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Transforming End of Life Care

Project details


Whilst specialist palliative care services are fundamental to the delivery of high quality end of life care (EoLC), their educational role is also of paramount importance. Without broader knowledge and skills across the non-specialist work force the increasing global demands for EoLC cannot be met.

As non-specialist staff provide (with specialist support) the majority of EoLC, training of non-specialist staff is essential to ensure improvements in quality of care. To this end, a free 2-day course called Transforming End of Life Care (TEoLC) has been running at Guy’s and St Thomas’ NHS Foundation Trust since 2012. The course is designed to improve the EoLC knowledge and skills of multidisciplinary hospital and community staff.


The aims of the project are to evaluate and refine the existing Transforming End of Life Care course, to collect data to inform the development of new course material (e.g. extra modules for specific staff groups) and to determine the best way to assess the effectiveness of EoLC training for non-specialists in the future. 


This is a mixed-methods study with four phases.

1. Systematic review of end of life care communication skills programmes for non-specialists

To learn from previous research in this field, we conducted a systematic review of end of life care communication skills training programs for generalist providers of palliative care. This review describes development, delivery, evaluation and reporting of these training programmes, and assesses their effectiveness in terms of patient reported outcomes and staff behaviours.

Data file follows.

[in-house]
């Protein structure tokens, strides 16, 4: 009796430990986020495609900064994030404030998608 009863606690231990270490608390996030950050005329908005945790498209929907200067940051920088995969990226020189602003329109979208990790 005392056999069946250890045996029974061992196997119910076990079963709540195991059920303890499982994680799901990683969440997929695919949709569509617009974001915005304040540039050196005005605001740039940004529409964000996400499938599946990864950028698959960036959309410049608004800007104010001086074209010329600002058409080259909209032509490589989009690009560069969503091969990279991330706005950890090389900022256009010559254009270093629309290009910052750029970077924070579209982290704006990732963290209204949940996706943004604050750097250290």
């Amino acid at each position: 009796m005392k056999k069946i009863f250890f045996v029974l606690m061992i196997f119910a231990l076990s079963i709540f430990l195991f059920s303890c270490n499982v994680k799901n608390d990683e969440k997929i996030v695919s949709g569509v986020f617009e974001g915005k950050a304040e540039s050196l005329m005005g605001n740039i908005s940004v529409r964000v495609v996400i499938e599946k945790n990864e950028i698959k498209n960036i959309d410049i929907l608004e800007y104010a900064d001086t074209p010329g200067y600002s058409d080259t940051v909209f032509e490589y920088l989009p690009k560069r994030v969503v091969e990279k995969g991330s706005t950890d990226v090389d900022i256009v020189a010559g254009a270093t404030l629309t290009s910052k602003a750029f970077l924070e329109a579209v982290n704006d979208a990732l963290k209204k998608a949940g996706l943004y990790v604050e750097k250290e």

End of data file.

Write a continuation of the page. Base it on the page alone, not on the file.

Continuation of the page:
2. Evaluating the current Transforming End of Life Care course

The project began with a service evaluation using existing questionnaire data collected from course participants from 2012 to 2014. This demonstrated an immediate impact on confidence and knowledge in end of life care, including communication and teamwork:

Building on this work, TEoLC course participants were asked to complete questionnaires immediately before and after the training, and 3 and 6 months later. The questionnaires were used to evaluate the current course, and assess its impact on participants’ confidence and competence in relation to the course content.

We also held focus groups with people who attended the TEoLC course 3-9 months ago to explore the impact of training on practice, ask them about additional training needs and preferences, and explore the acceptability of different evaluation methods.


3. Exploring the training needs & preferences of GPs and hospital volunteers

To explore training needs and preferences, and acceptable ways to evaluate such training, we conducted focus groups with two groups of care providers: 

General Practitioners:

Hospital Volunteers: 


4. Determining the feasibility, appropriateness & acceptability of methods to test training effectiveness

In the Phase 2 and 3 focus groups we explored participant views of different methods of assessing the impact of training on staff, patient and family outcomes. In addition, based on Phases 1-3, a selection of potential measures to assess training effectiveness were tested in cognitive interviews with staff, patients and family members. This will allowed us to assess the feasibility, appropriateness and acceptability of different measures to test training effectiveness.





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